Friday, October 23, 2009

Science, Irrationalism, and War

The turn of the century saw significant shifts in the way the Western mind perceived and attempted to understand the world. Scientific research and ways of thinking was on the rise. As technology continued to progress and improved printmaking and efficiency of communication improved so did individuals' ability to share discoveries and ideas. Knowledge of the world so expanded that was no longer possible for any one person to know everything that is known about the world. Naturally, as scientific explanations were generated, replacing religious beliefs and myths about why things are the way they are, religion became suspect of increasing doubt leading to a significant decline of religion in the West. Non-western countries mostly remained traditional in this respect, however.

Movements tend to be followed by counter-movements and so as scientific modes of thinking evolved and were popularized, so did irrationalism and Nietzcheism accumulate followers, though not to overpopularize science which continued to be facilitated and encouraged by education gradually being made available to more people.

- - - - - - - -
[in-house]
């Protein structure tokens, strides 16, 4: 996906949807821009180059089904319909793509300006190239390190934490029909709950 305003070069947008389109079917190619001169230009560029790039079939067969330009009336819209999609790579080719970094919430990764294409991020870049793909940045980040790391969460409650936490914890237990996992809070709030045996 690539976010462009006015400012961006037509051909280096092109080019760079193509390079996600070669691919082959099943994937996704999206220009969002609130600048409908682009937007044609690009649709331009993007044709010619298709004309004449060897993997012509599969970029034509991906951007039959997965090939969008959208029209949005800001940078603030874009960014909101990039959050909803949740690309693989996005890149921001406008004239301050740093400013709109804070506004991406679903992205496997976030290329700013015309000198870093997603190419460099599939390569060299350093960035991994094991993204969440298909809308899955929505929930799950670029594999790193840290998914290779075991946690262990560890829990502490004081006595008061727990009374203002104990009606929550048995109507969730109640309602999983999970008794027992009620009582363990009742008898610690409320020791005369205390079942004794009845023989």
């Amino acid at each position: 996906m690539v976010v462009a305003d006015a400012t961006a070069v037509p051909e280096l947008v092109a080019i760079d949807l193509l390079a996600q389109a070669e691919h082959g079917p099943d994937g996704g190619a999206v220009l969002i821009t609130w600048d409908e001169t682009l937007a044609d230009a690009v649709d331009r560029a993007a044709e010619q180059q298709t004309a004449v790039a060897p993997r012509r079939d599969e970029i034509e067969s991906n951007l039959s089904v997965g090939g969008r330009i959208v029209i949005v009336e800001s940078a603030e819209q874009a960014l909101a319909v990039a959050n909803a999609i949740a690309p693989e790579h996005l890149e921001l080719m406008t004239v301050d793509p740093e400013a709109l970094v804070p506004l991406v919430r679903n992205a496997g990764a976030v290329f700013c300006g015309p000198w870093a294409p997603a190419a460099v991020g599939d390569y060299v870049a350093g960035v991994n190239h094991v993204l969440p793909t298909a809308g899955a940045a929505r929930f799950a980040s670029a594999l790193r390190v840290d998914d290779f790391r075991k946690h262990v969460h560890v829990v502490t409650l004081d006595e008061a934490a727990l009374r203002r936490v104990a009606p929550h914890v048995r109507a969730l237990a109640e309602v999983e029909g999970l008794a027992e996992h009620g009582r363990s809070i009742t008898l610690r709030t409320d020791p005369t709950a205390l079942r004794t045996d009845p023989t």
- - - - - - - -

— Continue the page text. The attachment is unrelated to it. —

Along with technological and scientific progress, however, came the arms race, making peripheral non-European countries particularly vulnerable to European nations, the cores, which were attempting not to fight each other. Due to the West's interference, periphery nations were far more destabilized at all levels compared to the cores. As the became more certain of their rights to the same independence and self-governing power, their situations became more volatile. In the attempt to westernize, only few nations managed catastrophic rebellion.

I find it interesting that citizens of democracy were patriotic enough to desire war. Why? Could they not imagine the extent of destruction that would occur? Did they have a more idealistic vision of how the war would play out?

1 comment:

  1. Certainly nobody expected the war to be as bloody as it was. If they only knew... Consider this: if not for the terrible lessons first world wars, perhaps the Cold War would have turned hot.